What are ‘Managed Services’ and their pros and cons
20th December 2018
‘Managed Services’ has become somewhat of a buzzword, with article headlines urging companies to move towards what they call the ‘modern model’. But underneath the entire buzz, for many of us, the question still remains– what are managed services and what are they good for? This is the question we at Certes will aim to answer clearly and in enough depth to give you a better grasp of how managed services work and the pros and cons for both clients and providers.
In a nutshell, a managed IT service is an information technology task provided by a third-party contractor for a client organisation. Managed services can be tailored to almost any business requirement within IT. Managed Services frequently comprise running applications, databases, data recovery and back-up, network management, storage, security, and monitoring. However, not all managed services are technology-based, despite that being the most widespread use of the term. At its most basic level, a managed service is an outsourced business need which may even cover things like marketing and transportation.
A managed IT service comes with a service-level agreement (SLA), which is the contract between the service provider and the customer. The SLA identifies what services the provider will supply and how successful delivery of services will be measured.
Within this model, the client owns or has direct oversight of their organisation or system. The managed services provider (MSP) is the service provider delivering the managed services. The client and the MSP enter into a contractual, service-level agreement that defines the performance and quality metrics of their relationship.
What are the benefits of Managed Services?
- Enabling business agility and adaptation. Managed services are emerging as an invaluable strategic asset that aids enterprises in adapting more quickly to changes in the market. This is achieved by allowing quick access to new capabilities via cloud services, such software as a service (SaaS), platform as a service (PaaS) or infrastructure as a service (IaaS). In addition, access to data and analytics is enabling enterprises to better assess current and future business needs.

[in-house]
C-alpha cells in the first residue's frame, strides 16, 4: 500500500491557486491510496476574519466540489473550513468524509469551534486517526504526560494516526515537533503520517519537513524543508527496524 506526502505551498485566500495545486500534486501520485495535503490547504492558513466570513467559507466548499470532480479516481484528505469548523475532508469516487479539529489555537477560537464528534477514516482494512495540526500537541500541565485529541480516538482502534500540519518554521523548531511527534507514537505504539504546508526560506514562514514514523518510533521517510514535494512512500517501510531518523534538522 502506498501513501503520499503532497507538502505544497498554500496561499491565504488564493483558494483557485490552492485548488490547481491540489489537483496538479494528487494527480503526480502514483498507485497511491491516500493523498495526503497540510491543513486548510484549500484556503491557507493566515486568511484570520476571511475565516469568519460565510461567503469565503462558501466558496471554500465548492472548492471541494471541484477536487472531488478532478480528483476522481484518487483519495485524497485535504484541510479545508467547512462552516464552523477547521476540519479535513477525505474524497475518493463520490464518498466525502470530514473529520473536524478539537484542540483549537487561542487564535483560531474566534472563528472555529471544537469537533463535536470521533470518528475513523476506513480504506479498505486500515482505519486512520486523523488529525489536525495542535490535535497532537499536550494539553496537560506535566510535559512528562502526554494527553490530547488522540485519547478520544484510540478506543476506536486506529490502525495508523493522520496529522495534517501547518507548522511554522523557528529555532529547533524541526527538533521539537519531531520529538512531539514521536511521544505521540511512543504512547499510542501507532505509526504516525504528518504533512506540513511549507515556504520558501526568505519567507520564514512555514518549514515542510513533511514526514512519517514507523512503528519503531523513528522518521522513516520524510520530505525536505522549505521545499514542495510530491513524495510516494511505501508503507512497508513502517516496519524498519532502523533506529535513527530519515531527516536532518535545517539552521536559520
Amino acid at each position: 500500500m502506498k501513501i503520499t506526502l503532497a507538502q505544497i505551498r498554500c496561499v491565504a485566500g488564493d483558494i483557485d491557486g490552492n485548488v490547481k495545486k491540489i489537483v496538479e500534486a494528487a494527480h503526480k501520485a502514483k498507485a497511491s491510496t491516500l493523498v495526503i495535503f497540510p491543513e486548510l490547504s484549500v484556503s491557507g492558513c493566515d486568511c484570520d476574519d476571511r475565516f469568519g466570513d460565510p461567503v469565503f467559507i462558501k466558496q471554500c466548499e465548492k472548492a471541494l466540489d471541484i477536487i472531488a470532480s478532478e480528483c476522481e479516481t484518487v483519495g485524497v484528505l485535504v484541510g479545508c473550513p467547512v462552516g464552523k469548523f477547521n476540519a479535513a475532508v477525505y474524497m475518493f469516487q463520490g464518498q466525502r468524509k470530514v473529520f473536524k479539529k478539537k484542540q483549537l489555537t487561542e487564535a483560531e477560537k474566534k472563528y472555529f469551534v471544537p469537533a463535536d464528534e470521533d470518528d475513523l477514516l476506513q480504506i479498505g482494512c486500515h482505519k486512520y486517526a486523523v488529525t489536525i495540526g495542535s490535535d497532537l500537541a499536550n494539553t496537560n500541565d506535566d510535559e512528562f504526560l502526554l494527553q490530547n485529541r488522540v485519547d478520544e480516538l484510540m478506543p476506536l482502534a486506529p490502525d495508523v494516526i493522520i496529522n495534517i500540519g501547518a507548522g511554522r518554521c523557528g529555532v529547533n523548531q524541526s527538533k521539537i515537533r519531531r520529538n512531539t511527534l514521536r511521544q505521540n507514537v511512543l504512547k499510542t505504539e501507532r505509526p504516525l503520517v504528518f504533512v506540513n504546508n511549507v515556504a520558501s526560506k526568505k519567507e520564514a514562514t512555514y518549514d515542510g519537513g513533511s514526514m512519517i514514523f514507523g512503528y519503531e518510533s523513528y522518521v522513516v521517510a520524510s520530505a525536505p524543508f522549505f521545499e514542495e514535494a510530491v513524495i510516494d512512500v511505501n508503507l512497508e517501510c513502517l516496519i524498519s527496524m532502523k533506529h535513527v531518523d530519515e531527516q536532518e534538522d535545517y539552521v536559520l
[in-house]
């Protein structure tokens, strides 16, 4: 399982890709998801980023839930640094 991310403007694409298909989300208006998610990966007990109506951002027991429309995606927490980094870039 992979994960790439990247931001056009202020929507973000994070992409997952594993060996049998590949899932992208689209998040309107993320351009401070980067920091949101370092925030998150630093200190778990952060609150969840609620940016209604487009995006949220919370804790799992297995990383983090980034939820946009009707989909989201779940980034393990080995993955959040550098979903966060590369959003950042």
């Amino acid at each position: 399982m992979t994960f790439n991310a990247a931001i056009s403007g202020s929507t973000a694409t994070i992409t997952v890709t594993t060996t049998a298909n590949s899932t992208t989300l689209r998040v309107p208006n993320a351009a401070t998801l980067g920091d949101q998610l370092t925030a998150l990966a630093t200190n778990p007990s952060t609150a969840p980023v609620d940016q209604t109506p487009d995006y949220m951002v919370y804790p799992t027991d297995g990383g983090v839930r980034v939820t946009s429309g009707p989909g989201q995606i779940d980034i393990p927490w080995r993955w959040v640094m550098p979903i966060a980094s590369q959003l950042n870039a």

- Optimising productivity and performance. While managed services open doors to accessing specific talent, cloud capabilities help to improve employee productivity and efficient use of resources. Cloud capabilities are also utilised to focus enterprise needs by requirements of each business unit and specific systems of engagement (e.g., sales, marketing, customer support).
- Ensuring integrated, end-to-end “hybrid” IT service delivery and management. Companies also are using managed services as a way of receiving support across a hybrid of IT linking traditional delivery models and up-and-coming cloud-based options, which are far more automated.
Pros and Cons of Managed Services
- Because the provider is responsible for the delivery and management of stakeholder expectations, the client business can fully focus on their core strategic initiatives